The Document Object Model (DOM), Part II: Navigating a | WebReference

The Document Object Model (DOM), Part II: Navigating a


The Document Object Model (DOM), Part II (5)

Navigating a Descriptive List

The Object Model of a descriptive list (<DL>) is much different than an unordered list (<UL>). Examine again the object drawing of the <DL> list presented earlier. The arrows shown are the navigational routes you can take to reach different nodes of the tree. We have assigned bodyNode to the ID attribute of the <BODY> tag. From the root <BODY> you can go to its only child, the <DL> tag. You can reach this child using bodyNode.firstChild or bodyNode.childNodes[0]. The <DL> node has six children, three for the <DT> tags and three for the <DD> tags. You can go to the first <DT> tag using bodyNode.firstChild.firstChild or bodyNode.firstChild.childNodes[0]. Since the <DT> tags interleave the <DD> tags, you may reach the second <DT> tag via bodyNode.firstChild.childNodes[2]. You may also access the third (and last) <DT> tag by bodyNode.firstChild.childNodes[4]. The three <DD> tags may be reached via the following expressions:

bodyNode.firstChild.childNodes[1]

bodyNode.firstChild.childNodes[3]

bodyNode.firstChild.childNodes[5]

We have labeled every one of the <DT> tags with a unique ID: header1Node, header2Node, and header3Node. Similarly, we have labeled every one of the <DD> tags with a unique ID as well: body1Node, body2Node, and body3Node. Now, suppose you start navigating the tree from header1Node. You can reach the second bullet (an <DT> node) using the nextSibling property: header1Node.nextSibling.nextSibling. The third <DT> tag is reached via:

header1Node.nextSibling.nextSibling.nextSibling.nextSibling

Suppose we want to reach the text node of the third bullet's body. Remembering that each bullet has a single text node child, we can accomplish it by:


header1Node.nextSibling.nextSibling.nextSibling.nextSibling.
  nextSibling.childNodes[0]
  // (The above two lines should be joined as one line.
  // They have been split for formatting purposes.)

Suppose now that we start our navigation with the third <DD> tag. We can go back to the first <DD> element by using the previousSibling property:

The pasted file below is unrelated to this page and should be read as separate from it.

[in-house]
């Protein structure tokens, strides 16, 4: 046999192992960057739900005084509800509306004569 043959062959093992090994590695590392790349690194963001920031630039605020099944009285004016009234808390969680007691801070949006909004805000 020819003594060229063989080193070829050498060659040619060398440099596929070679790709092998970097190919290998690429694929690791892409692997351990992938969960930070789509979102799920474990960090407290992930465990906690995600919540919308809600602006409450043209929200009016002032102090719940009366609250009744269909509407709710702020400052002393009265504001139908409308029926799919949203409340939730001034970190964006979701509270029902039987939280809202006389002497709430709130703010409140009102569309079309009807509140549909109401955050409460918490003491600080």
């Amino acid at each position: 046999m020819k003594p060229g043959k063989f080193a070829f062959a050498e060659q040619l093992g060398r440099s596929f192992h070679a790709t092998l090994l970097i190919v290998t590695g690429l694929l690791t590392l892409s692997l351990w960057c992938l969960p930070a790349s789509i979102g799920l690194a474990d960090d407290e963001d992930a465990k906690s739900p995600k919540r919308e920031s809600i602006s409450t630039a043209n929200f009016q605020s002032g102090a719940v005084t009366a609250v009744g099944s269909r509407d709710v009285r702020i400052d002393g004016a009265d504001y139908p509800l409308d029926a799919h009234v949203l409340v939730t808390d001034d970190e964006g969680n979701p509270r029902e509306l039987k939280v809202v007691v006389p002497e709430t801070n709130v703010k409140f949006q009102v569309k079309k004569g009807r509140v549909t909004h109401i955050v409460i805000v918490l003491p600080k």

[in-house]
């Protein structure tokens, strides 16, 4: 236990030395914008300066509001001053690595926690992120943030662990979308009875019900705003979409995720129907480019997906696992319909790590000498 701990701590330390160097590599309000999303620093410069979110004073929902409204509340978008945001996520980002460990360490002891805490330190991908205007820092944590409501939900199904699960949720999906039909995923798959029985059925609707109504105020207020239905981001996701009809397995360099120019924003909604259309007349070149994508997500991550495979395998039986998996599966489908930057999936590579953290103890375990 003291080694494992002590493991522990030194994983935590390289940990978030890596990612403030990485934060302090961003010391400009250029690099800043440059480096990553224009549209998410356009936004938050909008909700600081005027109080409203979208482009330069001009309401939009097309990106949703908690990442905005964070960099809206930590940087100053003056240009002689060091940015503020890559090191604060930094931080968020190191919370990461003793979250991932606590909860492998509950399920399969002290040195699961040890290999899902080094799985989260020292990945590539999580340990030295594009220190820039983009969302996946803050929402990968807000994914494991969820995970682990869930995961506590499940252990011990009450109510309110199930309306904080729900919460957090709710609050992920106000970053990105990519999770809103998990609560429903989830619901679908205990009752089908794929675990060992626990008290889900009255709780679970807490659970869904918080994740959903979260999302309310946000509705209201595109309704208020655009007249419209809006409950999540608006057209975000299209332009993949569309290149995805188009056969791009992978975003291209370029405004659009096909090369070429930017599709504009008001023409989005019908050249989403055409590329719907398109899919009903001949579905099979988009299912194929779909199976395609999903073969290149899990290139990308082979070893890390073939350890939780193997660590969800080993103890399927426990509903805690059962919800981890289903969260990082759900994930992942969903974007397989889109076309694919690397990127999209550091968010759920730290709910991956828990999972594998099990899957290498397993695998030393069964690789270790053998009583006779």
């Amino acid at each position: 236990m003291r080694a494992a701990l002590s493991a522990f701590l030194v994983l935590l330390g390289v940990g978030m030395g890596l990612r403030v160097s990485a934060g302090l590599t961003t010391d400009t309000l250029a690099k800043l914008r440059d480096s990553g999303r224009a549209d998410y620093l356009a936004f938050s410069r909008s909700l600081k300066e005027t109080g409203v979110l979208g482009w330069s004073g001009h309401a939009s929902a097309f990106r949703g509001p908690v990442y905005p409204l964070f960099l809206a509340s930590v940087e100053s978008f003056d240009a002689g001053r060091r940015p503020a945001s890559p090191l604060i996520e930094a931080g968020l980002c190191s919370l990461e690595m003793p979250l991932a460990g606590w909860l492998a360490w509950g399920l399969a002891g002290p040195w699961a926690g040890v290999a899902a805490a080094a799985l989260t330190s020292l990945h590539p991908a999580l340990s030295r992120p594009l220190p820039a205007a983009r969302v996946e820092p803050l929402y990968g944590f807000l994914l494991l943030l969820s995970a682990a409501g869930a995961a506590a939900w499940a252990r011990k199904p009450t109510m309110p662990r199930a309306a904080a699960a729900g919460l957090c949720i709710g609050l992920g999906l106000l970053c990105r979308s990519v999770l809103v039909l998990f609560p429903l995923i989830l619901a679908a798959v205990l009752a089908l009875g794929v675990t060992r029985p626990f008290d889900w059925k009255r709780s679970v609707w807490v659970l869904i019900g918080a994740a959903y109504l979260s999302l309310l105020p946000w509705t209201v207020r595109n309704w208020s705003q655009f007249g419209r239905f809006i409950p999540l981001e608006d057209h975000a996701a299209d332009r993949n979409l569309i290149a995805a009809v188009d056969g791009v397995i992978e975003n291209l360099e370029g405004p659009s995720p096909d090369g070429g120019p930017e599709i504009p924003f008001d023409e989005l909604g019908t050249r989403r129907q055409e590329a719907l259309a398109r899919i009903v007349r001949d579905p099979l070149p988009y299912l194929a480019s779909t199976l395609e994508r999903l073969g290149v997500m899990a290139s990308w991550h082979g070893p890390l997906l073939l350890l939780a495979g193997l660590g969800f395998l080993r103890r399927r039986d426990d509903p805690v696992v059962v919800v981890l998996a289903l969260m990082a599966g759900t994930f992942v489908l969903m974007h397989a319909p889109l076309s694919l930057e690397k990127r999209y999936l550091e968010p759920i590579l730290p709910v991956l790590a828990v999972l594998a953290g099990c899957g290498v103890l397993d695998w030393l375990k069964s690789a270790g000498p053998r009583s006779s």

body3Node.previousSibling.previousSibling.previousSibling.previousSibling

We can access the textual content of the first child by going:


body3Node.previousSibling.previousSibling.previousSibling.
  previousSibling.previousSibling.childNodes[0]
  // (The above two lines should be joined as one line.
  // They have been split for formatting purposes.)

Let's start again at the <BODY> tag. It has six grand grandchildren. You can reach them via:

bodyNode.firstChild.childNodes[0].firstChild 

bodyNode.firstChild.childNodes[1].firstChild 

bodyNode.firstChild.childNodes[2].firstChild 

bodyNode.firstChild.childNodes[3].firstChild 

bodyNode.firstChild.childNodes[4].firstChild 

bodyNode.firstChild.childNodes[5].firstChild 

Another navigation direction is the child to parent direction. You can reach each node's parent via the parentNode property. To go from each of the <DT> tag to the <BODY> root tag, you would use header1Node.parentNode.parentNode, header2Node.parentNode.parentNode, or header3Node.parentNode.parentNode. Similarly, to go from each of the <DD> tag to the <BODY> root tag, you would use body1Node.parentNode.parentNode, body2Node.parentNode.parentNode, or body3Node.parentNode.parentNode. You may also take a round trip from the root <BODY> to its grand grandchild and back by using:


bodyNode.firstChild.firstChild.firstChild.parentNode.
  parentNode.parentNode
  // (The above two lines should be joined as one line.
  // They have been split for formatting purposes.)

We have programmed some of the above queries into a JavaScript script in the simple document we have presented earlier. As we explained earlier, we chose to just print the nodeName of the object. The nodeName property displays the HTML tag type (examples: <DD>, <BODY>, <FONT>) for tag nodes, and the string #text for text nodes. Notice that this script actually modify the page and hence its Document Object Model. In effect, there are two top-level children beneath the <BODY> tag: a <DL> tag and a <SCRIPT> tag. Not to complicate things, we have avoided using the lastChild property, and hence you won't notice the new <SCRIPT> child.

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Produced by Yehuda Shiran and Tomer Shiran

Created: June 14, 1999
Revised: June 14, 1999

URL: http://www.webreference.com/js/column41/navigatedllist.html